Legrand’s line fit well into SMRT’s plan, providing the company with exceptional control over the historical building’s brilliant, brick-encased windows. Customizable in fabric and infinitely programmable, Legrand commercial shading gave SMRT a new, innovative option for controlling the interior’s balance between light and shade. 
Stewart said the company created natural light environments around internal work areas with glass fronts, “So they can still get that access to natural light.” The Curtain Shop of Maine came in to assist SMRT on their commercial shading, recommending a Legrand installation. They also helped the firm understand its benefits for future use in client projects.
“We’re building this space for 100 people, and we’ve got this huge exposure of natural light, and you have people who love the light and others who may be sensitive to it,” said Everett. The Legrand system, she said, helped them avoid “shade wars.”

“We wanted to take the human element out of it, and so we needed automation with solar control,” she said. “And Jeana’s team executed on it.” Little touches add up when an organization makes its people their priority—a promise often made but rarely delivered to this extent.

In addition to precise control of their shading, the new space is designed to be flexible, and physical, with work stations that convert from stand to sit, and dedicated areas for bike storage and even showers, the absence of which often negates a person’s willingness to bike or run-commute.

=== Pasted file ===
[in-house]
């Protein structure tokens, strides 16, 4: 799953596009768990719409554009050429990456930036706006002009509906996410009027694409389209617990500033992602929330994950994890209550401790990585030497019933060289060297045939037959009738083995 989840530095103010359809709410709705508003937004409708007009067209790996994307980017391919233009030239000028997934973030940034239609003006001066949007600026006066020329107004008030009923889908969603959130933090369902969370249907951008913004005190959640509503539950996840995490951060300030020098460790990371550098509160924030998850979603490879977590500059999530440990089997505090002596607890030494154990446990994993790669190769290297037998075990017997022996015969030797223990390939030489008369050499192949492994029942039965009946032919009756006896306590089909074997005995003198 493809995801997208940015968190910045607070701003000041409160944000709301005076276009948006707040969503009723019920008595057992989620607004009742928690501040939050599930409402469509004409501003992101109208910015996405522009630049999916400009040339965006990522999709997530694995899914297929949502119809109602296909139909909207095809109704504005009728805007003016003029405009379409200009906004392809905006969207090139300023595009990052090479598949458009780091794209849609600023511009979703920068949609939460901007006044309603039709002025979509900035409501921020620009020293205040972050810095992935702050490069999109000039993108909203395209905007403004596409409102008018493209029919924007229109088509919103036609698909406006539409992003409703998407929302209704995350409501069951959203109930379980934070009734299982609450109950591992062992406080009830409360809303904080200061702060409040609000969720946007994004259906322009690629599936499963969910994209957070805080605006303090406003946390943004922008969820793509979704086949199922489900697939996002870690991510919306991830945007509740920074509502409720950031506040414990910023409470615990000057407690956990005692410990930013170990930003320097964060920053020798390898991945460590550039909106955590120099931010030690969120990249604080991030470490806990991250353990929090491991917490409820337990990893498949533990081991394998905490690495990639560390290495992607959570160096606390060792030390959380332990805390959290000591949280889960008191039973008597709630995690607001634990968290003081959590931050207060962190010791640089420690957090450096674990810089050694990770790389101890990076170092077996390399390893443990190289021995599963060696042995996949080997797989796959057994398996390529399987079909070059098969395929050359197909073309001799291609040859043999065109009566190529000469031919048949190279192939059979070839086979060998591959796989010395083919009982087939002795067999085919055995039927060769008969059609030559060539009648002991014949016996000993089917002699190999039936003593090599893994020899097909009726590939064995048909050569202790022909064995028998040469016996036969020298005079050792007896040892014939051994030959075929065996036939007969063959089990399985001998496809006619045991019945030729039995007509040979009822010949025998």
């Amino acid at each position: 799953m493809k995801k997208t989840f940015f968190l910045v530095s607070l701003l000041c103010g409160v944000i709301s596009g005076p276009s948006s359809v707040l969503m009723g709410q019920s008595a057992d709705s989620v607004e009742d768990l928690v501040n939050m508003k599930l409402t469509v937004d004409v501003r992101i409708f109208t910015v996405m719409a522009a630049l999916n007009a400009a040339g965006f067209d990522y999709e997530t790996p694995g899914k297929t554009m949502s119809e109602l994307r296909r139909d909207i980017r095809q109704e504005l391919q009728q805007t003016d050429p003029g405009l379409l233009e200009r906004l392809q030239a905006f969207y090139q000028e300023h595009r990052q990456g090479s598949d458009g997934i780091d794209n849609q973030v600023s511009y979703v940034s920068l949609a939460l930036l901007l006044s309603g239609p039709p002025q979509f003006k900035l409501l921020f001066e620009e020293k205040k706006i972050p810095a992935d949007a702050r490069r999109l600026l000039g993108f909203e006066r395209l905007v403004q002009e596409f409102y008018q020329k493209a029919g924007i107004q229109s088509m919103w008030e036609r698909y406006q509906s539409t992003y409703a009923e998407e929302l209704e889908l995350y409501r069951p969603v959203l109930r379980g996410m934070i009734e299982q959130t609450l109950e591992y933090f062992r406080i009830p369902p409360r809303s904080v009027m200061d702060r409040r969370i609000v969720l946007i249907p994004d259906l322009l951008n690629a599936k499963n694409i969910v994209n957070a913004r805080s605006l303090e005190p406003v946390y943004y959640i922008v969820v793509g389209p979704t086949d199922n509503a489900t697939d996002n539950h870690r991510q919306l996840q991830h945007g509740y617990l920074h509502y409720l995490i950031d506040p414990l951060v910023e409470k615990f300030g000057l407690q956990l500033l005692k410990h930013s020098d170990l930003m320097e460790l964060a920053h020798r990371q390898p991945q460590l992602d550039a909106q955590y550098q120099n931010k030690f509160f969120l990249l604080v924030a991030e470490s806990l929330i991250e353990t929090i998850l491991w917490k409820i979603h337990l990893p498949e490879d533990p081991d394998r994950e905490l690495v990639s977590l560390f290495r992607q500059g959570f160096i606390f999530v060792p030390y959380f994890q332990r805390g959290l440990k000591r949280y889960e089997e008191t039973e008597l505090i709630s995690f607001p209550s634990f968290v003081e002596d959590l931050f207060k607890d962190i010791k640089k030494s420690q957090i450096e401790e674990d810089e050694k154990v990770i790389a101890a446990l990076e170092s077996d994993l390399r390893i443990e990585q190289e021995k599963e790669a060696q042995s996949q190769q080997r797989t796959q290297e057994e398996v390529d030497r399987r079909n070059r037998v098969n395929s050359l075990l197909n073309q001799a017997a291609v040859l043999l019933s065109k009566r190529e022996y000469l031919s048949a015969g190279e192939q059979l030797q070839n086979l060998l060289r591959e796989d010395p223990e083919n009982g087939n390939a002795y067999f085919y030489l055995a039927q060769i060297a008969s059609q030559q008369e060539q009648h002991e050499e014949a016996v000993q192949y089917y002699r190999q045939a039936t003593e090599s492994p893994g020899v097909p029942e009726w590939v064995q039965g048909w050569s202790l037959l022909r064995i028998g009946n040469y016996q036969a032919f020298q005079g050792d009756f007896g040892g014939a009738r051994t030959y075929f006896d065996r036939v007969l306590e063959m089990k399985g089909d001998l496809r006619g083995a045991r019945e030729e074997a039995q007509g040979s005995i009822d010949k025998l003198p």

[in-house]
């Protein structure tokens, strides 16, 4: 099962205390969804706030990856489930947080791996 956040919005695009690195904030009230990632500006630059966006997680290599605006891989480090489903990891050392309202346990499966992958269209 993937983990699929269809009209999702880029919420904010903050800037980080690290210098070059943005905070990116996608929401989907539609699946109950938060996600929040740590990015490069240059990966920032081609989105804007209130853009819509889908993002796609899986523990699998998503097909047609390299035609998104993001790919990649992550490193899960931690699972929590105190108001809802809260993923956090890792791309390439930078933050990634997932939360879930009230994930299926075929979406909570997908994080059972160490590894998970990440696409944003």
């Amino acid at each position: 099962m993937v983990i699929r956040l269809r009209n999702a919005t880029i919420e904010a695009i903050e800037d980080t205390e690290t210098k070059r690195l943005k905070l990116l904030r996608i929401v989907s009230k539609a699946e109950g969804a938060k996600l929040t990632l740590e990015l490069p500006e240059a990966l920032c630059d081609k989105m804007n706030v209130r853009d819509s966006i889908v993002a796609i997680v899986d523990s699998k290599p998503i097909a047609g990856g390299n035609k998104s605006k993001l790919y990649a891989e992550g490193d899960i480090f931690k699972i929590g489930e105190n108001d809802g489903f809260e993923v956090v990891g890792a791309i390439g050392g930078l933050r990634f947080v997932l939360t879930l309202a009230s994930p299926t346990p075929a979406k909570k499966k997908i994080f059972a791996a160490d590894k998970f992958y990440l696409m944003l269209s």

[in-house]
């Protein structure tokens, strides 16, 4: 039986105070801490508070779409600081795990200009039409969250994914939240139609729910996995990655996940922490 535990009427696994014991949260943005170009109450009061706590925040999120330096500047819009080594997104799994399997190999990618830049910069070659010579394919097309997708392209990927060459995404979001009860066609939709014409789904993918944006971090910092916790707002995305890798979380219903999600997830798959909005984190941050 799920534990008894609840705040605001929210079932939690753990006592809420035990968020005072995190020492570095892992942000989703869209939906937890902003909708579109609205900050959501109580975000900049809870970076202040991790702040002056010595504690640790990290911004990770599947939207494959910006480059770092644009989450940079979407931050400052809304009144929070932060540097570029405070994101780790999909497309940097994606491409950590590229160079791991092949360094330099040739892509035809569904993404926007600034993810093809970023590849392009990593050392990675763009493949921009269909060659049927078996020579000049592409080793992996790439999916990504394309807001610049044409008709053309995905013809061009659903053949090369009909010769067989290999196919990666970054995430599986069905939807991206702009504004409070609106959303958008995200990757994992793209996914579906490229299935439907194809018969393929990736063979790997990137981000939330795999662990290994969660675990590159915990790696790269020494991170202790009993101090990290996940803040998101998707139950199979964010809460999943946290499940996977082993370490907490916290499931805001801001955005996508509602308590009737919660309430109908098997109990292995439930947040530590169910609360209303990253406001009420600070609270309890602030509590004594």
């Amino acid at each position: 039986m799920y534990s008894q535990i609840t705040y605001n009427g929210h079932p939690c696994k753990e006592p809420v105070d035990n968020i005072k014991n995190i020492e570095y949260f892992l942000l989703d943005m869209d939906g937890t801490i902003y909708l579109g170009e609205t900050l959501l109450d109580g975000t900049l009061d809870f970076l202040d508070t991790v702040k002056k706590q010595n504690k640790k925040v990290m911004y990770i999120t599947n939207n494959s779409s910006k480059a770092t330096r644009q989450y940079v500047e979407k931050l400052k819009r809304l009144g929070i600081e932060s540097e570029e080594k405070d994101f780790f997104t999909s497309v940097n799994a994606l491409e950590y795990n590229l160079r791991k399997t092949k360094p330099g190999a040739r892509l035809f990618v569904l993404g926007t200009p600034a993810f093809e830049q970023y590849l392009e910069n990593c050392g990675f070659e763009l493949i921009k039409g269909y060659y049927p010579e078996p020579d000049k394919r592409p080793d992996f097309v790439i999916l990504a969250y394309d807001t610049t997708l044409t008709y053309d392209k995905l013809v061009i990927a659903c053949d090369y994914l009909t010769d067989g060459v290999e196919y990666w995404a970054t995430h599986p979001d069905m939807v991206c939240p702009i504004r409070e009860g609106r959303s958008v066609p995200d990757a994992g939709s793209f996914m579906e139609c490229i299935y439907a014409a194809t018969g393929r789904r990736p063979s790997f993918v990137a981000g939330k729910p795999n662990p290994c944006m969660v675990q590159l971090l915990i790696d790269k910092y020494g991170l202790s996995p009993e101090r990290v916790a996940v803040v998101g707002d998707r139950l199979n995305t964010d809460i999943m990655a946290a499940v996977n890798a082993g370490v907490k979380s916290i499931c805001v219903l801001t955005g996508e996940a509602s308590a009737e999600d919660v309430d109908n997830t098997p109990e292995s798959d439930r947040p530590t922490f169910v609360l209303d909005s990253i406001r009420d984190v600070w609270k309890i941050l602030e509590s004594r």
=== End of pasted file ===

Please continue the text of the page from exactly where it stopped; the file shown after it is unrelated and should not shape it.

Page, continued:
A wellness room calls to moms who may need space with their children while at work. It can accommodate yoga and other classes oriented to recharging and wellness pursuits.

“The WELL certification moving forward is going to be really important for organizations to stand out, and to let that tell their people who important employee wellness is to them,” said Stewart.

Everett said it’s important for them as an organization to lead the conversation with their clients when it comes to creating a healthy workplace, especially as it relates to sustainability, carbon footprint, and WELL. Space should be more than a place business, Stewart said, noting that it can help attract talent, encourage productivity, and build teams.

“Everyone wants the best and brightest, and having space as a tool is huge,” she said. “Access to a place to work out and being close enough to local spaces for happy hours and going out to eat together, really help people feel supported by their organization. I think there’s a shift in the way people are looking at their space.”

The company has multiple offices and has committed to remaining in urban communities to remain vibrant and stay walkable as evidenced by their upcoming move from an office park in Latham, NY, to the downtown walkable community of Schenectady, NY. News of the relocation has spurred recruiting.

Relative to their new Portland office, Stewart emphasized the importance of history connected SMRT and the Nissen Bakery. “We both have a rich history here, and our founder John Calvin Stevens, designed a lot of the buildings in Portland, a lot of the beautiful historic buildings that have created the fabric of the city,” she said. “For us, it was really enticing to celebrate the history of this building with our own.” Even when their contractor joked that it would be easier to design a new building, the company didn’t falter in its goals.
“It cannot compare to the quirks and historic character we get in this building,” said Everett.